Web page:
Robert E. Huffman

From Wikipedia, the free encyclopedia
Jump to navigation Jump to search

Dr. Robert E. Huffman (1931–2008) was an American space scientist and author. He specialized in ultraviolet spectroscopy in the earth's upper atmosphere. Working for the United States Air Force, Dr. Huffman managed the Horizon Ultraviolet Program (HUP)[1] experiments on two Space Shuttle flights: Columbia (STS-4, 1982) and Discovery (AFP-675 on STS-39, 1991).

Dr. Huffman was also the principal investigator for the Auroral Ionospheric Mapper (AIM) on the HILAT Spacecraft[2] and the Auroral/Ionospheric Remote Sensor (AIRS) on the Polar BEAR Spacecraft.[3] In 1983 the Auroral Ionospheric Mapper produced the first pictures of Aurora Borealis made under full daylight conditions. Although the aurora cannot be seen in the visible spectrum during daylight hours, Dr. Huffman's instrument was able to capture an image in the ultraviolet spectrum.[4]

In the early 1970s Dr. Huffman was Program Manager for Project Chaser, a series of launches of Aerobee 170 sounding rockets from Vandenberg AFB Probe Launch Complex C. The purpose of Project Chaser was to measure exhaust plumes from anti-ballistic missile systems launched simultaneously with Project Chaser.[5]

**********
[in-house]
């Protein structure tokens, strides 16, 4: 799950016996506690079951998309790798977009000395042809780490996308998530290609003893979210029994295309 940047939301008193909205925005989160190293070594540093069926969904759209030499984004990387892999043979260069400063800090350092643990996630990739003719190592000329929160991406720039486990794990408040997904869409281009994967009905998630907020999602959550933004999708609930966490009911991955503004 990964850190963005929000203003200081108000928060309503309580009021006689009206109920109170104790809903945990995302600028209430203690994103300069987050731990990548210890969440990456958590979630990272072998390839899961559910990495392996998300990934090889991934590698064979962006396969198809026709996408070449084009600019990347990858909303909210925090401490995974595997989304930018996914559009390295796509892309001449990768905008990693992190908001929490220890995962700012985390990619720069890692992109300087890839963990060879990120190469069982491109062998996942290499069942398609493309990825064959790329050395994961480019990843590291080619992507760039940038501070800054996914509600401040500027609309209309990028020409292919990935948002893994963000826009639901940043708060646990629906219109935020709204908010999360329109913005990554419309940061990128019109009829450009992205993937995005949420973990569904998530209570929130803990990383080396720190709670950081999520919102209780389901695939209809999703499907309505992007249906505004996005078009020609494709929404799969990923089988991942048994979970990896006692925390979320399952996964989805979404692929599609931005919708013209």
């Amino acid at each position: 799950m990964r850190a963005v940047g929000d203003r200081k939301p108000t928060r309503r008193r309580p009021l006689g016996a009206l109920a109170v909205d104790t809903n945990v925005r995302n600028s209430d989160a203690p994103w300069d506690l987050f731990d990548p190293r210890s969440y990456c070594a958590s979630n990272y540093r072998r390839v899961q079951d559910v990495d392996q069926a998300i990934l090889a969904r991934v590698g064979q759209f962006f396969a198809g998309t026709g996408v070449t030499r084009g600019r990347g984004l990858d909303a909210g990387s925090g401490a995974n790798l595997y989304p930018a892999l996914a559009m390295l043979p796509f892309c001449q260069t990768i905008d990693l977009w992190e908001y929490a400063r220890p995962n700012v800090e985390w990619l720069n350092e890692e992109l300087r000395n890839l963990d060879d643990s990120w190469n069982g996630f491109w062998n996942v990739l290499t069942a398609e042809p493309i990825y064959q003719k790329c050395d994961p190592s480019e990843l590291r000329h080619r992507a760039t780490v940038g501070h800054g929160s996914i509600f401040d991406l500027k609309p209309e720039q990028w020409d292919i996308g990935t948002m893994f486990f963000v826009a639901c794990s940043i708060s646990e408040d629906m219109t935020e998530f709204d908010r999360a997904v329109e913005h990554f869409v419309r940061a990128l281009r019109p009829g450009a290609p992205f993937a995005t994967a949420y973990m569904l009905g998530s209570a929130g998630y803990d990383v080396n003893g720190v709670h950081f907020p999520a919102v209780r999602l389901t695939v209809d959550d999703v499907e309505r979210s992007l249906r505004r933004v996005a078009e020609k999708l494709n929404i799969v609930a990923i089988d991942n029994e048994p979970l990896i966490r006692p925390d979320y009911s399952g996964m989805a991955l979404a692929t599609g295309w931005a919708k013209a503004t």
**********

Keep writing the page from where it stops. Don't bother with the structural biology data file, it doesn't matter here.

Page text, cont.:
His memoir "Adventures of a Star Warrior: Cold War Rocket Science on the Space Frontier" was published posthumously.

Awards[edit]

Bibliography[edit]

References[edit]

  1. ^ "Horizon Ultraviolet Program". NASA National Space Science Data Center. 
  2. ^ "Auroral Ionospheric Mapper on HILAT Spacecraft". NASA National Space Science Data Center. 
  3. ^ "Auroral/Ionospheric Remote Sensor on Polar BEAR Spacecraft". NASA National Space Science Data Center. 
  4. ^ "83-HC-635 Crescent of colors across Hudson Bay in northern Canada". National Archives. 
  5. ^ "Project Chaser: Photometer Sensor Package" (PDF). Defense Technology Information Center. 
  6. ^ "Class of '53 Newsletter" (PDF). Texas A&M University Association of Former Students. 
  7. ^ Liebowitz, Ruth P. "CHRONOLOGY From the Cambridge Field Stations to the Air Force Geophysics Laboratory 1945-1985". Hanscom Air Force Base, Bedford, Massachusetts 01731: Air Force Geophysics Laboratory. p. 115 (Appendix E). Archived from the original on 2013-12-19. Retrieved 18 December 2013. 
  8. ^ Liebowitz, Ruth P. "CHRONOLOGY From the Cambridge Field Stations to the Air Force Geophysics Laboratory 1945-1985". Hanscom Air Force Base, Bedford, Massachusetts 01731: Air Force Geophysics Laboratory. p. 116 (Appendix E). Archived from the original on 2013-12-19. Retrieved 18 December 2013.